A Northern Light Historical Context

Jennifer Donnelly
This Study Guide consists of approximately 39 pages of chapter summaries, quotes, character analysis, themes, and more - everything you need to sharpen your knowledge of A Northern Light.
This section contains 432 words
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Racial Oppression

Weaver Smith is identified as the first freeborn son in a family of former slaves from Mississippi. His mother is keenly determined to help her son get an education so he can succeed in the white man's world, but as Weaver tells Mattie, "Freedom promises more than it delivers." His ambition to become a lawyer is challenged by a culture that still sees him as a nigger or a porter on a train, and by the rage that threatens to destroy him. At the turn of the twenty-first century, resolving the power struggle and healing the rage rooted in generations of victimization are prime issues in racial peacemaking initiatives. Affirmative action and other programs to help empower the marginalized in the United States are also controversial strategies for rectifying social imbalance. Donnelly's novel brings social issues concerning race down to an intimate scale through her handling...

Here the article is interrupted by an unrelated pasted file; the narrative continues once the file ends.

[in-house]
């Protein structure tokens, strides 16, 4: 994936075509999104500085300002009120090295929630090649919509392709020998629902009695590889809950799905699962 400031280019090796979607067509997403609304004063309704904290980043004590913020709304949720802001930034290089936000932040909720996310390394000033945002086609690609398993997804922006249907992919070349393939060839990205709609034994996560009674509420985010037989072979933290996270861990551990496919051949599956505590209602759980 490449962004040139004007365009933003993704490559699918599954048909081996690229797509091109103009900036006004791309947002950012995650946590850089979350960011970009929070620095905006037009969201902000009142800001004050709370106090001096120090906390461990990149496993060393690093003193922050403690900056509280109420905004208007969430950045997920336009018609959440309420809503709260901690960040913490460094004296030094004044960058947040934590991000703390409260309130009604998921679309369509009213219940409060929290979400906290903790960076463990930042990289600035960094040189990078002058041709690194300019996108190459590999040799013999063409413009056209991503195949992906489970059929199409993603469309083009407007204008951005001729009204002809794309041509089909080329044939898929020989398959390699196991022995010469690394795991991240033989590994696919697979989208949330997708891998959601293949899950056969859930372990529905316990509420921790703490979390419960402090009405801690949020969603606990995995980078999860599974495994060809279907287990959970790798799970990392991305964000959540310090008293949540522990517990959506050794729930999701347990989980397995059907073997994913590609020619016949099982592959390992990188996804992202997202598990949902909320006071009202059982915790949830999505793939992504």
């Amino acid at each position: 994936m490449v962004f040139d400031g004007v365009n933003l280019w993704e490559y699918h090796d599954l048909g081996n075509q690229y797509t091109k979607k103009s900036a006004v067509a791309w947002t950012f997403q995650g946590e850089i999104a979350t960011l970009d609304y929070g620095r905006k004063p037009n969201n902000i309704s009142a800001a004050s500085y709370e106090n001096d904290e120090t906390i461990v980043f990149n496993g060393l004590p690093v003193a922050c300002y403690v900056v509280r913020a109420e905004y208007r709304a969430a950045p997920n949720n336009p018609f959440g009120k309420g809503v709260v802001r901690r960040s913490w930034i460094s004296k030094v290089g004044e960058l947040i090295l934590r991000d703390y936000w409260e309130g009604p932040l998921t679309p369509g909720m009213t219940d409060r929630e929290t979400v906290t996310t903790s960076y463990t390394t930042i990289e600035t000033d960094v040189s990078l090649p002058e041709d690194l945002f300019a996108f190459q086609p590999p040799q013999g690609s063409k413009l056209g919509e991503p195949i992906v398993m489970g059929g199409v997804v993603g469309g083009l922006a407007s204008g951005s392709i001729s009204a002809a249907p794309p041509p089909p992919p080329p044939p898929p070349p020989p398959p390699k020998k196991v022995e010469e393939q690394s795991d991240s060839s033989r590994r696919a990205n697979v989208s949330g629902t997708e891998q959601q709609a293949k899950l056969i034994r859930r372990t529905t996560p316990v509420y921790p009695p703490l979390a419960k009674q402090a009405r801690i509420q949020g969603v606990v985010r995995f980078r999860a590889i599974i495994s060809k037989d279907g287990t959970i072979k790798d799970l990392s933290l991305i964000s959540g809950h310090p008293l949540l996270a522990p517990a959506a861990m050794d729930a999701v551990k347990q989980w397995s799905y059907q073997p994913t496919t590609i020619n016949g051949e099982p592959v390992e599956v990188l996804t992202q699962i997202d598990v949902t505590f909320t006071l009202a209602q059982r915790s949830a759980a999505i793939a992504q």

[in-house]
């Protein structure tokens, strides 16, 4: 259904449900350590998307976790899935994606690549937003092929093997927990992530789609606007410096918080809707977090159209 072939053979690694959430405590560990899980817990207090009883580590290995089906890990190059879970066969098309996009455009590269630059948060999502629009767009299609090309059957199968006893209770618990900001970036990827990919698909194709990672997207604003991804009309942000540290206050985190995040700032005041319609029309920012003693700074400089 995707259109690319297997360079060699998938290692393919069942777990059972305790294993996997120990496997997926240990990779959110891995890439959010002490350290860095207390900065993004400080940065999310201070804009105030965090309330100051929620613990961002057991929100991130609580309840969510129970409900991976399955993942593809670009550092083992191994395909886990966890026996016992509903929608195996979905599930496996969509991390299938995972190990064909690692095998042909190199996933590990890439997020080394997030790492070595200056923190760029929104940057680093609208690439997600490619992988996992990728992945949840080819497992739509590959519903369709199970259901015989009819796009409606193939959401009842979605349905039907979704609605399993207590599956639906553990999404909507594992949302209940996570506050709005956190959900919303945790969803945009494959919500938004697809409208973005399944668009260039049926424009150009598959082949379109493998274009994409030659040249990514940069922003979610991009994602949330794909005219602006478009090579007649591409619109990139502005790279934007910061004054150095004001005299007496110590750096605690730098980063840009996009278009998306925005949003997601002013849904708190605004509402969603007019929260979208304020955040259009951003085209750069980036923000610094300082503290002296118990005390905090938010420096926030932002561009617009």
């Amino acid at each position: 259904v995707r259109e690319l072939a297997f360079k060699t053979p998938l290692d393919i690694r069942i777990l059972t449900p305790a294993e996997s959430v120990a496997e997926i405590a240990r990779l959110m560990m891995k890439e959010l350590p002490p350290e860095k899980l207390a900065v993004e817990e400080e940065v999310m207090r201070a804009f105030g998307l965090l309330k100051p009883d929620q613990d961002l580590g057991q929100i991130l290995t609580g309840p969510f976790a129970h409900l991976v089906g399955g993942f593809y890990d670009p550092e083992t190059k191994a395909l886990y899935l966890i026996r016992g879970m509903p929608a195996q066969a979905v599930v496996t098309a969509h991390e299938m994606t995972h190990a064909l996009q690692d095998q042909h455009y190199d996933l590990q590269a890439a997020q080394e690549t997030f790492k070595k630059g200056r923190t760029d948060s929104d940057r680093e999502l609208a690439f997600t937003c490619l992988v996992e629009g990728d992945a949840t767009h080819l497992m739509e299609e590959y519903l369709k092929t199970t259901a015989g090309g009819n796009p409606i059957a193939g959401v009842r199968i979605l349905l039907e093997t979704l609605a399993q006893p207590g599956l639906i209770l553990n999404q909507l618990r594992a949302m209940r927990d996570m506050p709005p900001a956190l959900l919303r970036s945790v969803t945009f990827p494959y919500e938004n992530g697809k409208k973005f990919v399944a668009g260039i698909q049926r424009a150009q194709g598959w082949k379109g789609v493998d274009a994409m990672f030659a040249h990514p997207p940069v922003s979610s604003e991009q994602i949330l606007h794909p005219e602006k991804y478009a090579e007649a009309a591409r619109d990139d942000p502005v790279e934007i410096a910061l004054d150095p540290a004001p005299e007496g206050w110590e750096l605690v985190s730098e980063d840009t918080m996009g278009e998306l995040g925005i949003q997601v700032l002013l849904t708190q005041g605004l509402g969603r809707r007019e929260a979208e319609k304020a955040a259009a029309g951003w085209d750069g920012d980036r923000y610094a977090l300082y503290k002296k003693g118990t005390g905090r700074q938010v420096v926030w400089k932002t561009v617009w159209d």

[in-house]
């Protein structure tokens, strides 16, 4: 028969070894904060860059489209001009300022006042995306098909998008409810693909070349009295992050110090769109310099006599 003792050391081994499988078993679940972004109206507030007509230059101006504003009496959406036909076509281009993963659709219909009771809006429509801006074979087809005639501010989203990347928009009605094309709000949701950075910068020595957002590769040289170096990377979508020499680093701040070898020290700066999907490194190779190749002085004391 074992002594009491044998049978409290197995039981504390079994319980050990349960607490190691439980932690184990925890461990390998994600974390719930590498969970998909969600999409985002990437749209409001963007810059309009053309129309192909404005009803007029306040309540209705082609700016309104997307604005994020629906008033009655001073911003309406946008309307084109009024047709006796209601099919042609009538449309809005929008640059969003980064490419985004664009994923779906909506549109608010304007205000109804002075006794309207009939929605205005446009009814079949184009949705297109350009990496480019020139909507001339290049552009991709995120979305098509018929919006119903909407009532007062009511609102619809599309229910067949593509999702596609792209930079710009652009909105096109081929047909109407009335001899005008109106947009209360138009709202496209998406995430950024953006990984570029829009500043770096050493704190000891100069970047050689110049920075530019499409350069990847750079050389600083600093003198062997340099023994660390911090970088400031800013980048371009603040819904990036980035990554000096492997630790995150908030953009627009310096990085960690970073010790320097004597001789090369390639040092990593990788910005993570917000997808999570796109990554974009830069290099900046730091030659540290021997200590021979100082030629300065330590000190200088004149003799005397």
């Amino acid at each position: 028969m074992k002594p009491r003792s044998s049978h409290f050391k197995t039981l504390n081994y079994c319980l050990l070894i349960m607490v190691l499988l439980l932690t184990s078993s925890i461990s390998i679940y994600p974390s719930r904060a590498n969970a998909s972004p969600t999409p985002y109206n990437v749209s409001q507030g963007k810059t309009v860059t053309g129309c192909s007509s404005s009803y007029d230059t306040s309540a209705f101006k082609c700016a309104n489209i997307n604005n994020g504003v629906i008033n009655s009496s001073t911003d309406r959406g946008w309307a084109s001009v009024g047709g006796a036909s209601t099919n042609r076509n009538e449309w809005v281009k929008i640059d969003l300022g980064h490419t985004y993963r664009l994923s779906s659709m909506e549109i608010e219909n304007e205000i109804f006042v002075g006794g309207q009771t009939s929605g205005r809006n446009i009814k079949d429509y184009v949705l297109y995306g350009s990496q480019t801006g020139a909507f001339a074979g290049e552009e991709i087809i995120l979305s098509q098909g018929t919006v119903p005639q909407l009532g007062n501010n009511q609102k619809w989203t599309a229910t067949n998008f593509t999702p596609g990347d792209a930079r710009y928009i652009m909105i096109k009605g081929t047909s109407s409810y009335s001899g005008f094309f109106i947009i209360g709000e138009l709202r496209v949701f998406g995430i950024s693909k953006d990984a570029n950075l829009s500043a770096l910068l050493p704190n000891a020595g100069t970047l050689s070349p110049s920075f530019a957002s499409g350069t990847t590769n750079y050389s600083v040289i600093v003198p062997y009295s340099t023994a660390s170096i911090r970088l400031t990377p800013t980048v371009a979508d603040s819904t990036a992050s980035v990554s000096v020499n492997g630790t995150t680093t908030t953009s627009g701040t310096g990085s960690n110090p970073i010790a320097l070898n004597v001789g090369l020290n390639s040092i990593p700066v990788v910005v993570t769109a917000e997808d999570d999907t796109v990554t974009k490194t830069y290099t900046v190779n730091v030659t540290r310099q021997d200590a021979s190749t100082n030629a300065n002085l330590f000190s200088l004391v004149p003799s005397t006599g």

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This section contains 432 words
(approx. 2 pages at 400 words per page)
Buy the A Northern Light Study Guide
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